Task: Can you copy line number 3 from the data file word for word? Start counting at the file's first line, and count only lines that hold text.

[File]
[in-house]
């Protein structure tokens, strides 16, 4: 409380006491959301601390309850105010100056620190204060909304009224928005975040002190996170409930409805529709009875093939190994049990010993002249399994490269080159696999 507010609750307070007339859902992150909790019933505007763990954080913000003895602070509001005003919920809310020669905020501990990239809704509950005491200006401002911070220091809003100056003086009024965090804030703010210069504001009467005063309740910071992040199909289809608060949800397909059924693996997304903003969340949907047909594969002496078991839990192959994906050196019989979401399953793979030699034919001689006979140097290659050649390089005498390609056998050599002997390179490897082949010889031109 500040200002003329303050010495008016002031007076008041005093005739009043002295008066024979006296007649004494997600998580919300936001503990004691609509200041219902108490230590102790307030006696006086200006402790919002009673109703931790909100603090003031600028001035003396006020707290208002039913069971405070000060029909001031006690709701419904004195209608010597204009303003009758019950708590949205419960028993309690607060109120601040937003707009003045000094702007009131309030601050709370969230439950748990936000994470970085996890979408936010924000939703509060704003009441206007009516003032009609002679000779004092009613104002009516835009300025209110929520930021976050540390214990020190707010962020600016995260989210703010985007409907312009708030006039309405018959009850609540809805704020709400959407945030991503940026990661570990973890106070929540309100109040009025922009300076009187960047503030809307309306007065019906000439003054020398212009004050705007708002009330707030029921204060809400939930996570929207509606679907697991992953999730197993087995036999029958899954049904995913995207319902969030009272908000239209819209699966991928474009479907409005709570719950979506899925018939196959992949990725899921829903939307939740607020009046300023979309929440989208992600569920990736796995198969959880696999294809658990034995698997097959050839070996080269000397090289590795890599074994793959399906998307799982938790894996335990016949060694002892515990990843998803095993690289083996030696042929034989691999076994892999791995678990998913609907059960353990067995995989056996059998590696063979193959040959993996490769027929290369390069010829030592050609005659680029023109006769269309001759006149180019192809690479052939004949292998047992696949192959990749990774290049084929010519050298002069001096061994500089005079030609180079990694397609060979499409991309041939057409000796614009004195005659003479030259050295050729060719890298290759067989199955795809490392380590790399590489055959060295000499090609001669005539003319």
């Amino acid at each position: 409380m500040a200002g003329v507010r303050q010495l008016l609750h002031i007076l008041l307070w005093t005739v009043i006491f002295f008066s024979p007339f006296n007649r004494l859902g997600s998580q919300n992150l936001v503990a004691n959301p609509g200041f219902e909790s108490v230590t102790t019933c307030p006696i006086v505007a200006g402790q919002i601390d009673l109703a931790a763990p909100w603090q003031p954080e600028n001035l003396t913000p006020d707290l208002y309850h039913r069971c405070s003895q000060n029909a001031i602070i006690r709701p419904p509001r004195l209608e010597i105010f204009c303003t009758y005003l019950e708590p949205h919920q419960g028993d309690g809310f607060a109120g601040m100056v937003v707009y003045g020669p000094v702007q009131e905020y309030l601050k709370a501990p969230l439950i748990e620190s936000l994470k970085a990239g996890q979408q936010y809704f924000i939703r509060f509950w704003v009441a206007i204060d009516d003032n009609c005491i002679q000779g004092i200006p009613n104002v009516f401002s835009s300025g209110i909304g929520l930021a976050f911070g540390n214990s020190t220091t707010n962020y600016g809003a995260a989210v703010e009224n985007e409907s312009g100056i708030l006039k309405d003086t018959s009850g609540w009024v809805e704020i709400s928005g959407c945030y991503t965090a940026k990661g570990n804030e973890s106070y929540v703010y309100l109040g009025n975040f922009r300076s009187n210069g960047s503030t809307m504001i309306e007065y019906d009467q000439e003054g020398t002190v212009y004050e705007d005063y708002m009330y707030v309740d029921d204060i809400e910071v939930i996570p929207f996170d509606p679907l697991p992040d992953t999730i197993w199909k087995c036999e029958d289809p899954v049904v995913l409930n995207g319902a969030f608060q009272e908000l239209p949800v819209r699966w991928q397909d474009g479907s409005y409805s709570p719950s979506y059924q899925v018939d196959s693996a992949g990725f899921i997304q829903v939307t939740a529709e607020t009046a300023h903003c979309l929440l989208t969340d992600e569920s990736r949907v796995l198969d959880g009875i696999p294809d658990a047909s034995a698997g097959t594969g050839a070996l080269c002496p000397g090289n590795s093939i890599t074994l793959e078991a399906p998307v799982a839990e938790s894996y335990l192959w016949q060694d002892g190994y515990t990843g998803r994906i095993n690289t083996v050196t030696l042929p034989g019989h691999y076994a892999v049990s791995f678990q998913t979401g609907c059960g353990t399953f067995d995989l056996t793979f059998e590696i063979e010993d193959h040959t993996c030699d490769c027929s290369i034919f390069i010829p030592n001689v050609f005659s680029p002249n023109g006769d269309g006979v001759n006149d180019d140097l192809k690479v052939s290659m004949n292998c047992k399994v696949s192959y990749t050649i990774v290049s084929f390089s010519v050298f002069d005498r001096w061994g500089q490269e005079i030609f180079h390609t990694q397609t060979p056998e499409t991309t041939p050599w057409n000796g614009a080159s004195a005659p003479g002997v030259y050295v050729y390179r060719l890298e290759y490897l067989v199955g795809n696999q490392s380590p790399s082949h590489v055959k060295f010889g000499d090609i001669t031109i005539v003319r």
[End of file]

């Amino acid at each position: 409380m500040a200002g003329v507010r303050q010495l008016l609750h002031i007076l008041l307070w005093t005739v009043i006491f002295f008066s024979p007339f006296n007649r004494l859902g997600s998580q919300n992150l936001v503990a004691n959301p609509g200041f219902e909790s108490v230590t102790t019933c307030p006696i006086v505007a200006g402790q919002i601390d009673l109703a931790a763990p909100w603090q003031p954080e600028n001035l003396t913000p006020d707290l208002y309850h039913r069971c405070s003895q000060n029909a001031i602070i006690r709701p419904p509001r004195l209608e010597i105010f204009c303003t009758y005003l019950e708590p949205h919920q419960g028993d309690g809310f607060a109120g601040m100056v937003v707009y003045g020669p000094v702007q009131e905020y309030l601050k709370a501990p969230l439950i748990e620190s936000l994470k970085a990239g996890q979408q936010y809704f924000i939703r509060f509950w704003v009441a206007i204060d009516d003032n009609c005491i002679q000779g004092i200006p009613n104002v009516f401002s835009s300025g209110i909304g929520l930021a976050f911070g540390n214990s020190t220091t707010n962020y600016g809003a995260a989210v703010e009224n985007e409907s312009g100056i708030l006039k309405d003086t018959s009850g609540w009024v809805e704020i709400s928005g959407c945030y991503t965090a940026k990661g570990n804030e973890s106070y929540v703010y309100l109040g009025n975040f922009r300076s009187n210069g960047s503030t809307m504001i309306e007065y019906d009467q000439e003054g020398t002190v212009y004050e705007d005063y708002m009330y707030v309740d029921d204060i809400e910071v939930i996570p929207f996170d509606p679907l697991p992040d992953t999730i197993w199909k087995c036999e029958d289809p899954v049904v995913l409930n995207g319902a969030f608060q009272e908000l239209p949800v819209r699966w991928q397909d474009g479907s409005y409805s709570p719950s979506y059924q899925v018939d196959s693996a992949g990725f899921i997304q829903v939307t939740a529709e607020t009046a300023h903003c979309l929440l989208t969340d992600e569920s990736r949907v796995l198969d959880g009875i696999p294809d658990a047909s034995a698997g097959t594969g050839a070996l080269c002496p000397g090289n590795s093939i890599t074994l793959e078991a399906p998307v799982a839990e938790s894996y335990l192959w016949q060694d002892g190994y515990t990843g998803r994906i095993n690289t083996v050196t030696l042929p034989g019989h691999y076994a892999v049990s791995f678990q998913t979401g609907c059960g353990t399953f067995d995989l056996t793979f059998e590696i063979e010993d193959h040959t993996c030699d490769c027929s290369i034919f390069i010829p030592n001689v050609f005659s680029p002249n023109g006769d269309g006979v001759n006149d180019d140097l192809k690479v052939s290659m004949n292998c047992k399994v696949s192959y990749t050649i990774v290049s084929f390089s010519v050298f002069d005498r001096w061994g500089q490269e005079i030609f180079h390609t990694q397609t060979p056998e499409t991309t041939p050599w057409n000796g614009a080159s004195a005659p003479g002997v030259y050295v050729y390179r060719l890298e290759y490897l067989v199955g795809n696999q490392s380590p790399s082949h590489v055959k060295f010889g000499d090609i001669t031109i005539v003319r």